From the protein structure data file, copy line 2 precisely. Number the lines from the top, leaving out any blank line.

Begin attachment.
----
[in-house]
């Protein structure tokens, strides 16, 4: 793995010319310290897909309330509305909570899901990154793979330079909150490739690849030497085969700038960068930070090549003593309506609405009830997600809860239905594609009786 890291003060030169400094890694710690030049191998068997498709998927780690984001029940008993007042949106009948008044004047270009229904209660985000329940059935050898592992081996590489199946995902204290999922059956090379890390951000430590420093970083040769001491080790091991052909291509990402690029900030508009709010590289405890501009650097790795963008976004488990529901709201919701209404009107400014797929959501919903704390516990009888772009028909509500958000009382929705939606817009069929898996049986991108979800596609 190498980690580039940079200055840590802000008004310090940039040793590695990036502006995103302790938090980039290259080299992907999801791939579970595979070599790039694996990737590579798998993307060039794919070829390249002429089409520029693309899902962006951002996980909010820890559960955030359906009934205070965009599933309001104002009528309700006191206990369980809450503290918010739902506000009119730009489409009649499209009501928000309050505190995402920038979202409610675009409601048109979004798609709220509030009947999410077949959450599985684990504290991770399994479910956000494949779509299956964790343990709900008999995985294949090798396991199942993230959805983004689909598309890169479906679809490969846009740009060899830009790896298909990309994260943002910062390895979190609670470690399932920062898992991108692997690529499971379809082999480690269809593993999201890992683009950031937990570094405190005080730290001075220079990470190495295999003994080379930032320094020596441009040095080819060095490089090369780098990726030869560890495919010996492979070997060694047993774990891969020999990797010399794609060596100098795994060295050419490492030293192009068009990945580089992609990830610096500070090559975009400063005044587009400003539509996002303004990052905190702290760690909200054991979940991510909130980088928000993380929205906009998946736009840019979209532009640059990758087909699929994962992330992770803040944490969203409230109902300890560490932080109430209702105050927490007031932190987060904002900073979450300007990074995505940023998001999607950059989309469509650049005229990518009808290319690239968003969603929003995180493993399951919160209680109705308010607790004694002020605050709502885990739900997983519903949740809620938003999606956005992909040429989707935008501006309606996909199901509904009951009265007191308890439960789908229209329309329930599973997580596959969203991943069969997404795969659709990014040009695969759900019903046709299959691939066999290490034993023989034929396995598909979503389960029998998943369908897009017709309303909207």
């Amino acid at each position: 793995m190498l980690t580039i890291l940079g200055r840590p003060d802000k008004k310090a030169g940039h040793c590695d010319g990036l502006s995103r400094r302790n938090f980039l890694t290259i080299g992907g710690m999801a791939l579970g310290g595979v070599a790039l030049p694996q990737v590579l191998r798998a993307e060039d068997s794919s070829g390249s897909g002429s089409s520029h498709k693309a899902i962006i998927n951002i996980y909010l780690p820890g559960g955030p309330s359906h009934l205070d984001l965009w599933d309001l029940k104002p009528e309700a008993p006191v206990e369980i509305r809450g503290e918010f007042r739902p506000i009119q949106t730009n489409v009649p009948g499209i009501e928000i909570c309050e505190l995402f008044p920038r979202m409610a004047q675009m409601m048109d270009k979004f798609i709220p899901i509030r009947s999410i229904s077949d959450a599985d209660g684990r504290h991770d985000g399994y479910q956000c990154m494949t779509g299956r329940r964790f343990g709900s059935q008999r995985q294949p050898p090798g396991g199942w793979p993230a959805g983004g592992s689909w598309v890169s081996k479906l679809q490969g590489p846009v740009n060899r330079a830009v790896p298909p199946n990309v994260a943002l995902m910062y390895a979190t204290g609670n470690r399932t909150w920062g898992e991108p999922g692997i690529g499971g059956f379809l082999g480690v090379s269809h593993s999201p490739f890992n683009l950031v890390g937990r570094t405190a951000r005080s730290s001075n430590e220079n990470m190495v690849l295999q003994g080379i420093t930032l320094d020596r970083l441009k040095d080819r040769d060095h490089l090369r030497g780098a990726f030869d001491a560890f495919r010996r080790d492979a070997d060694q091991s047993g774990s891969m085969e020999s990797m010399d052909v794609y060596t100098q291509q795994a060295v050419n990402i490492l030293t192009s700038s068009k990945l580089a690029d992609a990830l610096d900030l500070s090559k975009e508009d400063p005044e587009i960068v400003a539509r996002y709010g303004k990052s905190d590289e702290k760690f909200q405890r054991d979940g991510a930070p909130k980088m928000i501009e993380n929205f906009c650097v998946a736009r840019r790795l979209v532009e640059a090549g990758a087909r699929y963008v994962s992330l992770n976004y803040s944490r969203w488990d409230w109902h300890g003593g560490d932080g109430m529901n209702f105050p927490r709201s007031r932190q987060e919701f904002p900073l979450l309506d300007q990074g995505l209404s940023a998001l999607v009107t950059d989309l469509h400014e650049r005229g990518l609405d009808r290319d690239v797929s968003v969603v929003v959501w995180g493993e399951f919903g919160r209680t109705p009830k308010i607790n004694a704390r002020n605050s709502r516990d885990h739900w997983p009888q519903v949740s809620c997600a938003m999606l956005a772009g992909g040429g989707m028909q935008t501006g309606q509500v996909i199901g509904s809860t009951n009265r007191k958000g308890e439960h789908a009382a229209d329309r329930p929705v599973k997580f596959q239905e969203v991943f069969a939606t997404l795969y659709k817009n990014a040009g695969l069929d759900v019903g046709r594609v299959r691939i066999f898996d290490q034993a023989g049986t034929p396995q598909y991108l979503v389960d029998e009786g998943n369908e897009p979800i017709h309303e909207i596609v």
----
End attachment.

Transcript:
């Protein structure tokens, strides 16, 4: 793995010319310290897909309330509305909570899901990154793979330079909150490739690849030497085969700038960068930070090549003593309506609405009830997600809860239905594609009786 890291003060030169400094890694710690030049191998068997498709998927780690984001029940008993007042949106009948008044004047270009229904209660985000329940059935050898592992081996590489199946995902204290999922059956090379890390951000430590420093970083040769001491080790091991052909291509990402690029900030508009709010590289405890501009650097790795963008976004488990529901709201919701209404009107400014797929959501919903704390516990009888772009028909509500958000009382929705939606817009069929898996049986991108979800596609 190498980690580039940079200055840590802000008004310090940039040793590695990036502006995103302790938090980039290259080299992907999801791939579970595979070599790039694996990737590579798998993307060039794919070829390249002429089409520029693309899902962006951002996980909010820890559960955030359906009934205070965009599933309001104002009528309700006191206990369980809450503290918010739902506000009119730009489409009649499209009501928000309050505190995402920038979202409610675009409601048109979004798609709220509030009947999410077949959450599985684990504290991770399994479910956000494949779509299956964790343990709900008999995985294949090798396991199942993230959805983004689909598309890169479906679809490969846009740009060899830009790896298909990309994260943002910062390895979190609670470690399932920062898992991108692997690529499971379809082999480690269809593993999201890992683009950031937990570094405190005080730290001075220079990470190495295999003994080379930032320094020596441009040095080819060095490089090369780098990726030869560890495919010996492979070997060694047993774990891969020999990797010399794609060596100098795994060295050419490492030293192009068009990945580089992609990830610096500070090559975009400063005044587009400003539509996002303004990052905190702290760690909200054991979940991510909130980088928000993380929205906009998946736009840019979209532009640059990758087909699929994962992330992770803040944490969203409230109902300890560490932080109430209702105050927490007031932190987060904002900073979450300007990074995505940023998001999607950059989309469509650049005229990518009808290319690239968003969603929003995180493993399951919160209680109705308010607790004694002020605050709502885990739900997983519903949740809620938003999606956005992909040429989707935008501006309606996909199901509904009951009265007191308890439960789908229209329309329930599973997580596959969203991943069969997404795969659709990014040009695969759900019903046709299959691939066999290490034993023989034929396995598909979503389960029998998943369908897009017709309303909207």